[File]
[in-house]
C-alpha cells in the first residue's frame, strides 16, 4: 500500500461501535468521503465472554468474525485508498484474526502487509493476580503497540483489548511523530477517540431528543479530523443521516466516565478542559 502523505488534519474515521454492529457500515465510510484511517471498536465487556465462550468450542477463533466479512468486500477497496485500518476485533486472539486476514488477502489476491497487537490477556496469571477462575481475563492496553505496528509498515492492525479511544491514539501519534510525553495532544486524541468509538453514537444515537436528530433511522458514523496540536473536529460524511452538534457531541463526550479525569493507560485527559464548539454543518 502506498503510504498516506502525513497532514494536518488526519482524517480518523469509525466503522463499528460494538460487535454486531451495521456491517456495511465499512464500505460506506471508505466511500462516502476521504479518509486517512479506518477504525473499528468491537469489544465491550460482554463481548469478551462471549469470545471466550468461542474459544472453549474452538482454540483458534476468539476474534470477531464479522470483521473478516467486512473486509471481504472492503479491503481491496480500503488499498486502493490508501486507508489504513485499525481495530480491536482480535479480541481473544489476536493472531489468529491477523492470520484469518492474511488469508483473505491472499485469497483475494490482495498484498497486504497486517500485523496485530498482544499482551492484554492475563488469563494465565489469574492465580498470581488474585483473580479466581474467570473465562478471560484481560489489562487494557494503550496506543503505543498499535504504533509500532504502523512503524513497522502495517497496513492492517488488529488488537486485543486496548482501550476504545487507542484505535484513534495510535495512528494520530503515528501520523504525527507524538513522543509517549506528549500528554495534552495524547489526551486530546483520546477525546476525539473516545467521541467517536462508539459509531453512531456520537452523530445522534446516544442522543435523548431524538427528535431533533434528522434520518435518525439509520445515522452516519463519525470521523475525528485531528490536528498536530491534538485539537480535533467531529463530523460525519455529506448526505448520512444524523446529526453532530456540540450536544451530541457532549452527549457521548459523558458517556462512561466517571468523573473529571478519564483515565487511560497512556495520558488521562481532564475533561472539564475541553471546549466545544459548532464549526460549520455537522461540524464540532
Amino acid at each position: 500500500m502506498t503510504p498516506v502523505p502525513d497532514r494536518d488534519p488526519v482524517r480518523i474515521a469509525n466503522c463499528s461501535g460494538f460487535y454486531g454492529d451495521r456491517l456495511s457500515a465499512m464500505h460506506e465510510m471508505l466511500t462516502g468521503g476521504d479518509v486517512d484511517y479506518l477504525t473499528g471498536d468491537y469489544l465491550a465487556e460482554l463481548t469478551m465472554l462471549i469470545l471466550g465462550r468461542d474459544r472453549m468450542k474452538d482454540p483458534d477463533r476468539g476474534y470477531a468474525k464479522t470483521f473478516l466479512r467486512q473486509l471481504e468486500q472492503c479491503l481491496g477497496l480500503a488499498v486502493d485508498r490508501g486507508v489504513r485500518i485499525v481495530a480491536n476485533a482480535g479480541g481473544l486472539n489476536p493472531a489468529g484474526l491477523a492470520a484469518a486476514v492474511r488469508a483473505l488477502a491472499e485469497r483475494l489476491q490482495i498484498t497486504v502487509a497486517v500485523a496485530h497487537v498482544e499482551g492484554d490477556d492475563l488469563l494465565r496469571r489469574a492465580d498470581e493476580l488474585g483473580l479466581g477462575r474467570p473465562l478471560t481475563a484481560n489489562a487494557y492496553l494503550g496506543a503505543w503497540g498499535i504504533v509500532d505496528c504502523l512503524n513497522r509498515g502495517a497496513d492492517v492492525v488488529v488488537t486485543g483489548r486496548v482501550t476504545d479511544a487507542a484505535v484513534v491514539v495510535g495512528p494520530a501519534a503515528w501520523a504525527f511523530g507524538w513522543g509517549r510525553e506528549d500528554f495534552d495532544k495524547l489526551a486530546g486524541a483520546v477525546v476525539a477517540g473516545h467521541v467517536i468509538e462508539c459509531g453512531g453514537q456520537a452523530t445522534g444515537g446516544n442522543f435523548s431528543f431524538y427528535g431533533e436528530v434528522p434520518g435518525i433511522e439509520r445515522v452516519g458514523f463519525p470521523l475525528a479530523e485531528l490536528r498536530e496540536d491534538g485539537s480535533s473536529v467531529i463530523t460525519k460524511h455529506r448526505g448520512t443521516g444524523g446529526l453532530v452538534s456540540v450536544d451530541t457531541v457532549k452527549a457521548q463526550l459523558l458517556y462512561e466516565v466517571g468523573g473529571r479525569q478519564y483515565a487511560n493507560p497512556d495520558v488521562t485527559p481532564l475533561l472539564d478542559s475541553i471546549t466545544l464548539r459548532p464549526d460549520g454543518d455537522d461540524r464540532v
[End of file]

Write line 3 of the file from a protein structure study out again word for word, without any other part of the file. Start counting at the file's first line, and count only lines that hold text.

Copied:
Amino acid at each position: 500500500m502506498t503510504p498516506v502523505p502525513d497532514r494536518d488534519p488526519v482524517r480518523i474515521a469509525n466503522c463499528s461501535g460494538f460487535y454486531g454492529d451495521r456491517l456495511s457500515a465499512m464500505h460506506e465510510m471508505l466511500t462516502g468521503g476521504d479518509v486517512d484511517y479506518l477504525t473499528g471498536d468491537y469489544l465491550a465487556e460482554l463481548t469478551m465472554l462471549i469470545l471466550g465462550r468461542d474459544r472453549m468450542k474452538d482454540p483458534d477463533r476468539g476474534y470477531a468474525k464479522t470483521f473478516l466479512r467486512q473486509l471481504e468486500q472492503c479491503l481491496g477497496l480500503a488499498v486502493d485508498r490508501g486507508v489504513r485500518i485499525v481495530a480491536n476485533a482480535g479480541g481473544l486472539n489476536p493472531a489468529g484474526l491477523a492470520a484469518a486476514v492474511r488469508a483473505l488477502a491472499e485469497r483475494l489476491q490482495i498484498t497486504v502487509a497486517v500485523a496485530h497487537v498482544e499482551g492484554d490477556d492475563l488469563l494465565r496469571r489469574a492465580d498470581e493476580l488474585g483473580l479466581g477462575r474467570p473465562l478471560t481475563a484481560n489489562a487494557y492496553l494503550g496506543a503505543w503497540g498499535i504504533v509500532d505496528c504502523l512503524n513497522r509498515g502495517a497496513d492492517v492492525v488488529v488488537t486485543g483489548r486496548v482501550t476504545d479511544a487507542a484505535v484513534v491514539v495510535g495512528p494520530a501519534a503515528w501520523a504525527f511523530g507524538w513522543g509517549r510525553e506528549d500528554f495534552d495532544k495524547l489526551a486530546g486524541a483520546v477525546v476525539a477517540g473516545h467521541v467517536i468509538e462508539c459509531g453512531g453514537q456520537a452523530t445522534g444515537g446516544n442522543f435523548s431528543f431524538y427528535g431533533e436528530v434528522p434520518g435518525i433511522e439509520r445515522v452516519g458514523f463519525p470521523l475525528a479530523e485531528l490536528r498536530e496540536d491534538g485539537s480535533s473536529v467531529i463530523t460525519k460524511h455529506r448526505g448520512t443521516g444524523g446529526l453532530v452538534s456540540v450536544d451530541t457531541v457532549k452527549a457521548q463526550l459523558l458517556y462512561e466516565v466517571g468523573g473529571r479525569q478519564y483515565a487511560n493507560p497512556d495520558v488521562t485527559p481532564l475533561l472539564d478542559s475541553i471546549t466545544l464548539r459548532p464549526d460549520g454543518d455537522d461540524r464540532v